Date: Thu, 23 Oct 2003 02:02:33 +0100 John Whittington "SAS(r) Discussion" John Whittington Re: chi square analysis to identify the outliers To: Karriere Sucher text/plain; charset="us-ascii"; format=flowed

At 11:41 22/10/03 -0700, Karriere Sucher wrote:

>I have a sample of math exam scores for 10 students. They are 8, 25, 35, >41, 50, 75, 75, 79, 92, 99. How to use SAS to conduct a chi square >analysis to find out whether the student with the score 99 and the student >with the scroe 8 are two outliers. My second question is I calculated the >mean to be 57.9 and the standard deviation is 30.4. Then 95% CI will >roughly be the range of -3 ~ 119 (mean plus / minus two standard >deviations). But in reality the scroe can only be in the range of 0 ~ 100. >How to interpret the negative score and the score that is greater than 100.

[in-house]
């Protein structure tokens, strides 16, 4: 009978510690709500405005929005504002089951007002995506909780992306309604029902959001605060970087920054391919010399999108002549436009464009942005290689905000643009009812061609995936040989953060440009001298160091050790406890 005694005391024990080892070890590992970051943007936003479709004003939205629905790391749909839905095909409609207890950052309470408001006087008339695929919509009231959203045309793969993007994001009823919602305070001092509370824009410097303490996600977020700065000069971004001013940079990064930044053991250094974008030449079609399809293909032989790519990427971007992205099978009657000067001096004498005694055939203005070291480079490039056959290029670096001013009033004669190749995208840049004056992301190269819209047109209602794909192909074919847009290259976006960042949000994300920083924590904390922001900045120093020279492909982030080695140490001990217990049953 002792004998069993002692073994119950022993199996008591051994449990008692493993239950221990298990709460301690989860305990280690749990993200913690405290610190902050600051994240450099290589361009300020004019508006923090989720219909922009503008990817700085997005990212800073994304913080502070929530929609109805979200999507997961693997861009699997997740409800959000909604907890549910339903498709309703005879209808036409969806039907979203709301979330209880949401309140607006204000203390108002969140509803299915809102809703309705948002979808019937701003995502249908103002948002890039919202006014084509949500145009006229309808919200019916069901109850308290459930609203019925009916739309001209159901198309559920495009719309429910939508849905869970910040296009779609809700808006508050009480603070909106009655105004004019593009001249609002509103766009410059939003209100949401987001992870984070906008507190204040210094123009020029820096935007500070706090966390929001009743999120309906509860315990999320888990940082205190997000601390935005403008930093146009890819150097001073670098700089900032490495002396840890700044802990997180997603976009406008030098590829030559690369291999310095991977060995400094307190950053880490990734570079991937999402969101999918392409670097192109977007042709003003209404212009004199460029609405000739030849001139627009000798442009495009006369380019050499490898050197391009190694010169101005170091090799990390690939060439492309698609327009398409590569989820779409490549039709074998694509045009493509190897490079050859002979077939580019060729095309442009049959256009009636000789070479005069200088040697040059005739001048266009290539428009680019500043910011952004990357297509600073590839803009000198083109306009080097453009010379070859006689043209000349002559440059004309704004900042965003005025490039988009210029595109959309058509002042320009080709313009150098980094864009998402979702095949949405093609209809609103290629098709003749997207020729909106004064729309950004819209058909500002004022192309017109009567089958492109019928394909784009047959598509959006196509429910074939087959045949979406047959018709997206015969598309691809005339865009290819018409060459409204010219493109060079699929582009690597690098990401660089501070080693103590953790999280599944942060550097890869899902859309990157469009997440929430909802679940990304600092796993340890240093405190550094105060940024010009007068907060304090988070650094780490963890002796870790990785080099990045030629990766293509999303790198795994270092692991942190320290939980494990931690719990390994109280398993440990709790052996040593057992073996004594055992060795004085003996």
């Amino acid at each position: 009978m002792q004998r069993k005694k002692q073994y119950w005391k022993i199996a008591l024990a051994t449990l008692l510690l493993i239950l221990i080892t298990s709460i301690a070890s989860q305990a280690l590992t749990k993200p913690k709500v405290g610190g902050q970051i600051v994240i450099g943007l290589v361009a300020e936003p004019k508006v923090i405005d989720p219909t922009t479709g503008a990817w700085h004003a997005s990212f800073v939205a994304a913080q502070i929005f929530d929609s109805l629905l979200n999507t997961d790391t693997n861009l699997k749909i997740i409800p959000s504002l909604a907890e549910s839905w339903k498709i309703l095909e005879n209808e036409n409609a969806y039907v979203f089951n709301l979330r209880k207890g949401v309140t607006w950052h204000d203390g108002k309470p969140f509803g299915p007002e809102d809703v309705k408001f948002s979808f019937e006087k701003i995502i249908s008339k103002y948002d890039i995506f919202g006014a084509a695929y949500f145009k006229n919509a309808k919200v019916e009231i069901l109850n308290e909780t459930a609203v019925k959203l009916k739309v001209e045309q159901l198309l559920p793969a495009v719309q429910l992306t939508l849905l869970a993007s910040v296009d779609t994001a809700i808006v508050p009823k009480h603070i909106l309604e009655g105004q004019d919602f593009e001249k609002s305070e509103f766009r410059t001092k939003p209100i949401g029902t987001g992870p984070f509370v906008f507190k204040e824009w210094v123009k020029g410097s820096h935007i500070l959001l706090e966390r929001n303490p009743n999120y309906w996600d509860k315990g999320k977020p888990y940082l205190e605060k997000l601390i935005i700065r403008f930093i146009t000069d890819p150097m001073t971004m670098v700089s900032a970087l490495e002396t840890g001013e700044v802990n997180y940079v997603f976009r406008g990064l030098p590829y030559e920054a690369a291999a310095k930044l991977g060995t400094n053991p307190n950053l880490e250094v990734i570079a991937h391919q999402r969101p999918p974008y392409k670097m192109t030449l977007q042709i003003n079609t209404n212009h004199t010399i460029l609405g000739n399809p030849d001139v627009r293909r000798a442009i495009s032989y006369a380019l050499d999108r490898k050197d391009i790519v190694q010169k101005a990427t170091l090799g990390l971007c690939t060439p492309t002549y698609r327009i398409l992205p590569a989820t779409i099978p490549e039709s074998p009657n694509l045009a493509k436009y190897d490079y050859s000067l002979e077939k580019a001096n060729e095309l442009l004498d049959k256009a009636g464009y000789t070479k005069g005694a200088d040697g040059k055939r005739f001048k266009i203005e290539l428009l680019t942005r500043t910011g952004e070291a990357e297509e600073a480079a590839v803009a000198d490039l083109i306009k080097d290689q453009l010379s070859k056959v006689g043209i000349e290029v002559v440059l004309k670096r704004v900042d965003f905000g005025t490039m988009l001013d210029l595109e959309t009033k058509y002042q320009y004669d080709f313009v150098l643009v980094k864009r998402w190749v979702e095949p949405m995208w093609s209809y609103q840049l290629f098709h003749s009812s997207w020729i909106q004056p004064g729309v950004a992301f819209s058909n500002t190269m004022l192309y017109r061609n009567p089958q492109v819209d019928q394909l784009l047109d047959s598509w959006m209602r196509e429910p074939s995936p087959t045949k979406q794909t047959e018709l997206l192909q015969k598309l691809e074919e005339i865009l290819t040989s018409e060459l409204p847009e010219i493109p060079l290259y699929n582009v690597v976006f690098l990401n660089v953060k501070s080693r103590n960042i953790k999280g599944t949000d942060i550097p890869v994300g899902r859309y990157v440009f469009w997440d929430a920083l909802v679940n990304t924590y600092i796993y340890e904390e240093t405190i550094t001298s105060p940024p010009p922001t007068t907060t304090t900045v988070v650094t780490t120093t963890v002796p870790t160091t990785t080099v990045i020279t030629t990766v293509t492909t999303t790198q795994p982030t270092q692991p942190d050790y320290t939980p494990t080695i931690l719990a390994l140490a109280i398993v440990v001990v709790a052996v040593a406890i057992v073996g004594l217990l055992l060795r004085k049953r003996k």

Having read both this and your subsequent message, I really don't think it makes sense to try to use a statistical approach such as you are suggesting in order to determine which students (if any) should receive prizes and which should receive penalties. If you had 1000 students, then it might be more appropriate, but with only 10, statistical approaches are not really going to help you.

Under any circumstances, the definition of 'an outlier' is essentially arbitrary, but it's difficult to see what arbitrary definition would help you here.

As Peter has suggested, my advice would be to forget statistics and just rely upon your eyes. If you do that, you would surely conclude that the person who got 99 (out of 100) deserves a prize (if (s)he doesn't, then who ever would?!) - and possibly/probably ALSO the person who got 92 (quite a long way above the next closest mark). As for whether or not the person who scored 8 deserves a 'penalty', your guess is as good as mine; (s)he certainly got a very low score compared with everyone else, but that's really all that we (or statistical methods) can say.

Of course, you might decide that if more than one person got over 90, then no-one was sufficiently 'remarkable' to deserve a prize - in which case the figures you give would result in no prizes being awarded!

Kind Regards,

John

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